It is right about now when I hear some ask “Yeah…but is Batman happy?” If Batman is smart he gave up on happiness a long time ago. And what we learn from the Batman myth is that we should too. When we focus on happiness, we become like a cat trying to catch a laser pointer; not only is it exhausting, it’s a lot of wasted calories. The best thing children of trauma (or just about anyone for that matter) can do is to give up, and by giving up we now have the room to put our focus onto something else. The Batman myth gives the example of a man who holds incredible darkness and rage inside. Yet, through a long introspective and physical journey, he figures out a way to give him self the best shot at something more important than happiness; A Good Life. Happiness is fleeting and nebulous. But A Good Life gives us roots, grounds us, gives us contentment and satisfaction, and we don’t have to cut off all of our bad stuff to get it, in fact quite the opposite. The Batman myth cares about happiness about as much as gravity cares about your religious background. But it does care about A Good Life, which is made up of worthiness, and ultimately meaning. Batman is that little boy making sure that no one good ever has to suffer in the way he has suffered, while anyone bad should know suffering in the way that he does. This is a life full of meaning, and a life that is “good,” born out of utter trauma and despair. Happiness never crosses his mind.
The X-Men set the example that the parts of us that feel mutated and shameful are in fact the places to begin. And Batman lets us know those places have immense power, and that powerfully painful feelings can still lead to A Good Life and a life of meaning. The final choice then, as always, is up to us. Are we going to access our powers and, if we do, use them for good or evil?
noun: double steal; plural noun: double steals
1.a play in which two base runners each steal a base.
Though ESPN really wanted us to buy into the idea that chicks dig the long ball, I am much more partial to triples hit down the line, and base runners taunting pitchers as they dance off the bag. That’s why I love the double steal. Two runners exploding towards the next base simultaneously the moment the pitcher goes home. The catcher then must make a decision. Since he can only throw to one base, he must decide which runner he will attempt to throw out. I’m pretty sure we can all solve this problem in less time than it would take a 95mph fastball to go 60feet 6 inches. The catcher goes for the lead runner. Why? Because the lead runner is closer to scoring and therefore is the bigger problem at the time. So whether he realizes it or not, the catcher is sending a message: I am focusing on you, and therefore right now you are my biggest problem.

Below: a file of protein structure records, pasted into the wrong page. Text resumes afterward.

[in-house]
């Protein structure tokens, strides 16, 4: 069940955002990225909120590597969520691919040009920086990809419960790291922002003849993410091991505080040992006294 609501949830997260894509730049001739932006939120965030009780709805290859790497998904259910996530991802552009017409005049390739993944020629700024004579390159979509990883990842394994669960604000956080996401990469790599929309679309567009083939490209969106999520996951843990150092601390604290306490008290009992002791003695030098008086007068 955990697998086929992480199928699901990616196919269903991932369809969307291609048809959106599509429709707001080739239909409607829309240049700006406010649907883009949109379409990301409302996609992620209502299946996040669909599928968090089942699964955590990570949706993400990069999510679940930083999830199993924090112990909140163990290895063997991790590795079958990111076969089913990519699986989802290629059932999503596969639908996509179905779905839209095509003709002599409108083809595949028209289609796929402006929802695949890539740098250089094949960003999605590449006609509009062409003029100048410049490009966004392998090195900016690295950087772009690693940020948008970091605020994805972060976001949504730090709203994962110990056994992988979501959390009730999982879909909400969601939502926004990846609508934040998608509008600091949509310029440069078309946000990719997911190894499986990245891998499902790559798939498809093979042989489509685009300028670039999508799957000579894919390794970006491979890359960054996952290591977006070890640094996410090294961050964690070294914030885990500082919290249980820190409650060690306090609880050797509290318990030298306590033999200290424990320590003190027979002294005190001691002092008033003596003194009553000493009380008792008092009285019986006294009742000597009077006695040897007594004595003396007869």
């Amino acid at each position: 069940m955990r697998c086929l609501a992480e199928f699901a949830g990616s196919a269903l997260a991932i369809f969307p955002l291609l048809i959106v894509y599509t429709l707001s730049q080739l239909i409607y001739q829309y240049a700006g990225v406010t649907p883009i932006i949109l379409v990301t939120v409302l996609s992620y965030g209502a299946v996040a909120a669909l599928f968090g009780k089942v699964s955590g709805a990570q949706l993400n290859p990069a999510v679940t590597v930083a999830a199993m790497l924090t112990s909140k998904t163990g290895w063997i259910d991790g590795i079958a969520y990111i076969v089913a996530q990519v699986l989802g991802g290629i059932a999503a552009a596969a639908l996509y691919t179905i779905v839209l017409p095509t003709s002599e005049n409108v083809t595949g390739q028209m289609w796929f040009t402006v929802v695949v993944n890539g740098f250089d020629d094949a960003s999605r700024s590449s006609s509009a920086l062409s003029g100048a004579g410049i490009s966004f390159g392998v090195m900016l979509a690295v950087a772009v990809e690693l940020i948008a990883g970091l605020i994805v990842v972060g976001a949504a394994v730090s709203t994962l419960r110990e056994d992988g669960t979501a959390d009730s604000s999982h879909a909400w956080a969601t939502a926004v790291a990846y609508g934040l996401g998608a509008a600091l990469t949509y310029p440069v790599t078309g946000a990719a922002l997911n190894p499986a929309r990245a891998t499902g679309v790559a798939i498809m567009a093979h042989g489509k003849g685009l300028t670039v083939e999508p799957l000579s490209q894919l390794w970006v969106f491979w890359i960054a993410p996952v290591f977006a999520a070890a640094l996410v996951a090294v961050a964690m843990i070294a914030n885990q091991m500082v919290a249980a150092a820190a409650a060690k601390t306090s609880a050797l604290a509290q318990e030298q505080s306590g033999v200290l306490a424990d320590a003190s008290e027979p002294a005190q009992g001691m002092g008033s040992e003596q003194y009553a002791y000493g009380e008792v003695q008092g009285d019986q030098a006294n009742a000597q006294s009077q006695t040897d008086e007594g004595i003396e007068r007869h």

The catcher’s dilemma is our dilemma; life can be relentless. And when it is, we too must decide which base we are going to throw to. The decision not only effects our well being, but just like the catcher, it makes a statement to the world in terms of which problems we deem most important.
“I’m glad I made it here today, I was almost arrested,” is how Karen, a smart and sensitive author and mother began our session. From a long list of ways I could imagine Karen starting off a session, this would not be one of them. I didn’t say anything but just cocked my head in that way dogs do when they hear a sound that confuses them.
“I went to the climate march today,” Karen explained, helping to fill me in. Before I had a chance to comment, she continued.
“I know you’re probably like, ‘oh god the climate march’, but I’m glad I went, it was fun.” From the way Karen told her story, I could tell the experience was much more something to be interested in than worried about.
“Arrested?” was all I had to say.
“Oh, so the group I was with was going to shut down the street, and so it was known that the police were going to start arresting people if we did this. I was seriously considering it, and then I thought, I can’t get arrested, I have to go to therapy!” Karen laughed, noticing the sentence she just made.
I laughed with her. “Well I’m glad you didn’t get arrested,” I told her. “But for maybe a different reason then you realize.”
“Because I’m a mother?” she asked.
“ That’s a good one. It’s tough to be a mother from jail. But it really has less to do with the march, and everything to do with you.” Now it was Karen doing the half-cocked-confused-dog move.
“You made a choice.” I said. “And that choice is a major statement. A statement I’m proud of.”